Paul Magloire

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Paul Magloire
Paul Magloire portrait.jpg
35th President of Haiti
In office
December 6, 1950 – December 12, 1956
Preceded by Franck Lavaud
Succeeded by Joseph Nemours Pierre-Louis
Minister of Interior and Defence
In office
May 12, 1950 – August 3, 1950
President Franck Lavaud
Preceded by Louis Raymond
Succeeded by Luc E. Fouché
Member of the Government Junta of Haiti
In office
May 10, 1950 – December 6, 1950
President Franck Lavaud
Minister of Interior and Defence
In office
January 12, 1946 – August 16, 1946
President Franck Lavaud
Preceded by Vély Thébaud
Succeeded by Georges Honorat
Member of the Executive Military Committee
In office
January 11, 1946 – August 16, 1946
President Franck Lavaud
Personal details
Born Paul Eugène Magloire
(1907-07-19)July 19, 1907
Verrettes, Haiti
Died July 12, 2001(2001-07-12) (aged 93)
Port-au-Prince, Haiti
Nationality Haitian
Spouse(s) Yolette Leconte
Occupation Military (Division general)

Paul Eugène Magloire (July 19, 1907 – July 12, 2001) was a Haïtian military ruler from 1950 to 1956.

Life and career[edit]

Magloire was born a general's son, and joined the army himself in 1930. Quickly rising through the ranks, he became Police Chief of Port-au-Prince in 1944.

In 1946 he participated in a successful coup against President Élie Lescot. When his successor, President Dumarsais Estimé, tried to extend his term of office in 1950, Magloire ousted him with the help of a local elite and took power.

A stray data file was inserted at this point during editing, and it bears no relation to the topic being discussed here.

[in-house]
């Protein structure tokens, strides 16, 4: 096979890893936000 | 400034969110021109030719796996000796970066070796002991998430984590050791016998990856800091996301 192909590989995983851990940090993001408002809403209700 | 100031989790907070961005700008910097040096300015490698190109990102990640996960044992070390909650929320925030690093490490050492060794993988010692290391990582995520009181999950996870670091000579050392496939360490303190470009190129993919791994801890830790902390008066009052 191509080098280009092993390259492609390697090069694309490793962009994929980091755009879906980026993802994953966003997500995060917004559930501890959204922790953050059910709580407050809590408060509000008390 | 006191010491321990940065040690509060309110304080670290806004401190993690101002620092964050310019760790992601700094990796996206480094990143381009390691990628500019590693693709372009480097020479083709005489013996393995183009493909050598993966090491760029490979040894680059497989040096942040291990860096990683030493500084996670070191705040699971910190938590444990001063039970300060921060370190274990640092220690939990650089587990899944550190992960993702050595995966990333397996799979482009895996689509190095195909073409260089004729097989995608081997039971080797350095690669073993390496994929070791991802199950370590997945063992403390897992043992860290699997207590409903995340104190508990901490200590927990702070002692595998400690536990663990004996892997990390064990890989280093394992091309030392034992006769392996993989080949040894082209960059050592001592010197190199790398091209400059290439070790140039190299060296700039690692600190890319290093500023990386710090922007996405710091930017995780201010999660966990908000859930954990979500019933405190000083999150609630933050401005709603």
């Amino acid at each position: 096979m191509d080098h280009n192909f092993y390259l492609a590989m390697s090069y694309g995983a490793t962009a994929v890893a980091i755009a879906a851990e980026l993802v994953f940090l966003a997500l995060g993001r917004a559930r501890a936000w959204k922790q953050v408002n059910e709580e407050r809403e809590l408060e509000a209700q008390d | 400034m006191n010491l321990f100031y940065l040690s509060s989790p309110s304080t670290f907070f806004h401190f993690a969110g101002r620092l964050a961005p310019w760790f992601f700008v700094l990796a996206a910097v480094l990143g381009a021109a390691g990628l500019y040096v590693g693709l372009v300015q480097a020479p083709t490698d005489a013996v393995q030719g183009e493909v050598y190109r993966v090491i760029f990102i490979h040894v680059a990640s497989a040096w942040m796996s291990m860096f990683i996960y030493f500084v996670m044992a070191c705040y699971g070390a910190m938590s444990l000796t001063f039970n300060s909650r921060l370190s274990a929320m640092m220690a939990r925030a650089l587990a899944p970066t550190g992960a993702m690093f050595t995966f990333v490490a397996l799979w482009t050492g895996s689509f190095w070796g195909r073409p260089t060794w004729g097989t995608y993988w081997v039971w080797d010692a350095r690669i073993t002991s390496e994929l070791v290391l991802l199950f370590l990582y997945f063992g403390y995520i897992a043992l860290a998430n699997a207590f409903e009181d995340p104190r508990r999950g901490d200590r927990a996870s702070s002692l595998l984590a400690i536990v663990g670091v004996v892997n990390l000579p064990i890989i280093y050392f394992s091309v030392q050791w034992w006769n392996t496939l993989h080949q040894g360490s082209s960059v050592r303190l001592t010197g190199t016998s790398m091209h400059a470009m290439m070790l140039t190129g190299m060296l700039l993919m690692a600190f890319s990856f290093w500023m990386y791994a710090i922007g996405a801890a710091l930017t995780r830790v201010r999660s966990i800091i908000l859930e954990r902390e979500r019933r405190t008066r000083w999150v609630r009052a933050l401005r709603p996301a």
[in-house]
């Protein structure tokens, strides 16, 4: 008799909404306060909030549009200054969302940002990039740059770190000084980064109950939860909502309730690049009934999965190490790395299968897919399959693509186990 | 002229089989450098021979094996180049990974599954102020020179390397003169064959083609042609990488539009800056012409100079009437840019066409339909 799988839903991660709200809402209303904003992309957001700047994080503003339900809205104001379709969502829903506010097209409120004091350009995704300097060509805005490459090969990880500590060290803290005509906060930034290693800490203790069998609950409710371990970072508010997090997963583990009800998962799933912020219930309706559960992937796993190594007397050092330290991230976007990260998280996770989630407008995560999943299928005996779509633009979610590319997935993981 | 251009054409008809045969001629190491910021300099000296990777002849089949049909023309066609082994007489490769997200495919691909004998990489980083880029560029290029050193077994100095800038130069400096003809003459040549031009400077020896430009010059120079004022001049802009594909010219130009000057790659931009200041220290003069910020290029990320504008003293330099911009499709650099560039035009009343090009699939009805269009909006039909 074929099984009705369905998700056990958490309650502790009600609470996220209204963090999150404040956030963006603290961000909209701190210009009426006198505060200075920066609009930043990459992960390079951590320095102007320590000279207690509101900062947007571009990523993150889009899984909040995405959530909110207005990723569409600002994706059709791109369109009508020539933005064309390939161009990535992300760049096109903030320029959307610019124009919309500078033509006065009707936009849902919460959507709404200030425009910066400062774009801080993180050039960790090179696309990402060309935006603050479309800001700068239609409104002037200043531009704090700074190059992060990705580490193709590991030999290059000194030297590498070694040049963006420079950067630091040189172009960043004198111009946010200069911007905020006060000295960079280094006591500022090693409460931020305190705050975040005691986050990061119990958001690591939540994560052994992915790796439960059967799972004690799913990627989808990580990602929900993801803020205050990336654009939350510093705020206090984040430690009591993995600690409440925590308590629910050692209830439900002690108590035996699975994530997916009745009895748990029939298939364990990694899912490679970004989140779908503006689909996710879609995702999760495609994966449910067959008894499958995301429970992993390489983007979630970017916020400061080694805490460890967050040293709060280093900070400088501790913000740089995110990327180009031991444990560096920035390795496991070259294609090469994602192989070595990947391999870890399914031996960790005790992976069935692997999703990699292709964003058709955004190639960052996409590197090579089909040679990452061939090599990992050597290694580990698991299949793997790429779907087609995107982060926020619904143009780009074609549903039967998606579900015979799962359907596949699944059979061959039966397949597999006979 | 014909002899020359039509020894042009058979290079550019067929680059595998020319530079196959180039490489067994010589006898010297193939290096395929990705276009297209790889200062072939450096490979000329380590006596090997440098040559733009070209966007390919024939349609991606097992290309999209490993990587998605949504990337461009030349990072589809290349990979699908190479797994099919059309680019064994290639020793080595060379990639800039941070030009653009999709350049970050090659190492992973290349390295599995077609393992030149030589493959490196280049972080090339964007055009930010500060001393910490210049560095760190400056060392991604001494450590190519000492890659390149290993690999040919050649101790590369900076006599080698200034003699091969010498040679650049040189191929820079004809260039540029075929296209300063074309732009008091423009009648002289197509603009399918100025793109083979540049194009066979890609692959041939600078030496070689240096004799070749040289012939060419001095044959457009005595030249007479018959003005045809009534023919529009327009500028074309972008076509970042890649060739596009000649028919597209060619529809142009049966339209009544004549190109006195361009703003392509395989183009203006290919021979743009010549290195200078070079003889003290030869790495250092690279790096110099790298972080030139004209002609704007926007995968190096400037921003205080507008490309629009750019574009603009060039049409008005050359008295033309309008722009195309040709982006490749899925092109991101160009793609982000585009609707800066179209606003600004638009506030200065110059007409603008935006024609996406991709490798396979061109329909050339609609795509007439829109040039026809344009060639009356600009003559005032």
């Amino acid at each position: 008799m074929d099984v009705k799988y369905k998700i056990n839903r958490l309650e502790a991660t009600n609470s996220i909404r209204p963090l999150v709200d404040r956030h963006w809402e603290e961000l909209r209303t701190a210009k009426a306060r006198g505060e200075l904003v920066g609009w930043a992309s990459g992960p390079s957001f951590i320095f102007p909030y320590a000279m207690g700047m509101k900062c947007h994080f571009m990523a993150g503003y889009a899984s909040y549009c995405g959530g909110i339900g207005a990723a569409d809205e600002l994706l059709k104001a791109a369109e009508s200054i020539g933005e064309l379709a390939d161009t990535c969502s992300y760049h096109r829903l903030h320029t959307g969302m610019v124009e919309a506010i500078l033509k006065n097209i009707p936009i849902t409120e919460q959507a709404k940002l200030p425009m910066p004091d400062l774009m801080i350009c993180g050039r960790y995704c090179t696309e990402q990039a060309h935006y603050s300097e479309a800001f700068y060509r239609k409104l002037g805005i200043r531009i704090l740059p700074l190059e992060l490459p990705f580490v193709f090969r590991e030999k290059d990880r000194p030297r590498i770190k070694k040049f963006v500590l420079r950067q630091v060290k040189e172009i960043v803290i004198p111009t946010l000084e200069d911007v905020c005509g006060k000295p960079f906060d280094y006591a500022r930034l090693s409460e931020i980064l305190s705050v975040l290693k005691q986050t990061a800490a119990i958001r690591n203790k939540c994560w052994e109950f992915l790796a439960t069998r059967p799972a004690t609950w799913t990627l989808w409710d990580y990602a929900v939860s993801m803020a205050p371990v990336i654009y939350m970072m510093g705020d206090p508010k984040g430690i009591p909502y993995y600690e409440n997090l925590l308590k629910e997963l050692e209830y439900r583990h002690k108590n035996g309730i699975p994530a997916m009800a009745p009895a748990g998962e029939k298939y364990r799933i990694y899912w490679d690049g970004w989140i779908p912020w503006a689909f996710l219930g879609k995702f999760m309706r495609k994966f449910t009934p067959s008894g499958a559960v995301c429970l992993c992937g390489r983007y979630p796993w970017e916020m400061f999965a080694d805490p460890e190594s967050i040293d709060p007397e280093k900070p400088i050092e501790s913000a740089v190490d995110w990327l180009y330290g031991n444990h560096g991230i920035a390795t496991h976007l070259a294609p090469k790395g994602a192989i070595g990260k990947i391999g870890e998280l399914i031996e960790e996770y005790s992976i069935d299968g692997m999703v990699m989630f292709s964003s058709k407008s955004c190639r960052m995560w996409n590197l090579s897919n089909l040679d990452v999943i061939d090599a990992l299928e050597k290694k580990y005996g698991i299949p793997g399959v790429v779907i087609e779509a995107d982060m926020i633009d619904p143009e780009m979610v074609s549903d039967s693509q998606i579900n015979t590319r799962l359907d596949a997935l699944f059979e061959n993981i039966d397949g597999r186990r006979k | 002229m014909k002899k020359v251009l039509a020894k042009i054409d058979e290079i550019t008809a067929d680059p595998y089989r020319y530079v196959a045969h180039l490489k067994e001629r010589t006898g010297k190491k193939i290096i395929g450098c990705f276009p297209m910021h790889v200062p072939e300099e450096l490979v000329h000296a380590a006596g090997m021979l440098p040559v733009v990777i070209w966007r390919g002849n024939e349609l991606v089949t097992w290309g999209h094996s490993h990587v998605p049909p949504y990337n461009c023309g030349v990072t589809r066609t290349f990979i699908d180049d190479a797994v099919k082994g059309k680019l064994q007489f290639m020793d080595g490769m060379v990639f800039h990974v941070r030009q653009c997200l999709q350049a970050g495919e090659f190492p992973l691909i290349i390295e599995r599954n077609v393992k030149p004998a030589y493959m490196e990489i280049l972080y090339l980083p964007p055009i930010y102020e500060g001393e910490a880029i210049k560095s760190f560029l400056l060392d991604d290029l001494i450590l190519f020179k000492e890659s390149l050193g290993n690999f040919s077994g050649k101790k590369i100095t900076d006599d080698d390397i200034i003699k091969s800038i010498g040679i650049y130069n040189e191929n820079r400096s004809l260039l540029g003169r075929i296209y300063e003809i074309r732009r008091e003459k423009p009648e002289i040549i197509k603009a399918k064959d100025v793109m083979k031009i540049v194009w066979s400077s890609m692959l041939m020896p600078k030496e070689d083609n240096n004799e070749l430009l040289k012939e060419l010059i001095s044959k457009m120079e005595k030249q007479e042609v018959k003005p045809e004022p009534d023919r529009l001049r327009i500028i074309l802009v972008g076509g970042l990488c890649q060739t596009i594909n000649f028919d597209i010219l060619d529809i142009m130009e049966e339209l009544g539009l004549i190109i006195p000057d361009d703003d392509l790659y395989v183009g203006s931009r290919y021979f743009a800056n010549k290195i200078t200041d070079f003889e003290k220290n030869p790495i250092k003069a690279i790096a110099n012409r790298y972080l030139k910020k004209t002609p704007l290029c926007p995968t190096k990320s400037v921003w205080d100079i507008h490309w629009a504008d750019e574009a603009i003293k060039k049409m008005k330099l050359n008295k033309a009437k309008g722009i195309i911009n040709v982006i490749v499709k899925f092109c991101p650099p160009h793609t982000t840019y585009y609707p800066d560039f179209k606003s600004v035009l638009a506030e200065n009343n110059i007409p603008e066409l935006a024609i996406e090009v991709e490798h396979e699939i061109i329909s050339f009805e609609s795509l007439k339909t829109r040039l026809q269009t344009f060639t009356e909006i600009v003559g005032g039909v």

During Magloire's rule, Haïti became a favorite tourist spot for US and European tourists. His anti-communist position also gained favorable reception from the US government. Notably, he used revenues from the sale of coffee to repair towns, build roads, public buildings, and a dam. He also oversaw the institution of women's suffrage. Magloire was very fond of having a vivid social life, staging numerous parties, social events, and ceremonies.

In 1954, when Hurricane Hazel ravaged Haïti and relief funds were stolen, Magloire's popularity fell. In 1956 there was a dispute about when his presidency would end; he fled the country amid strikes and demonstrations. When François Duvalier took the presidency, he stripped Magloire of his Haïtian citizenship.

In 1986, when Baby Doc Duvalier lost power, Magloire returned to Haïti from New York. Two years later he became an unofficial army advisor. He died in 2001.[1]

  1. ^ [1], New York Times, July 16, 2001.

Further reading[edit]

Preceded by
Franck Lavaud
Coat of arms of Haiti.svg
President of Haïti

1950–1956
Succeeded by
Joseph Nemours Pierre-Louis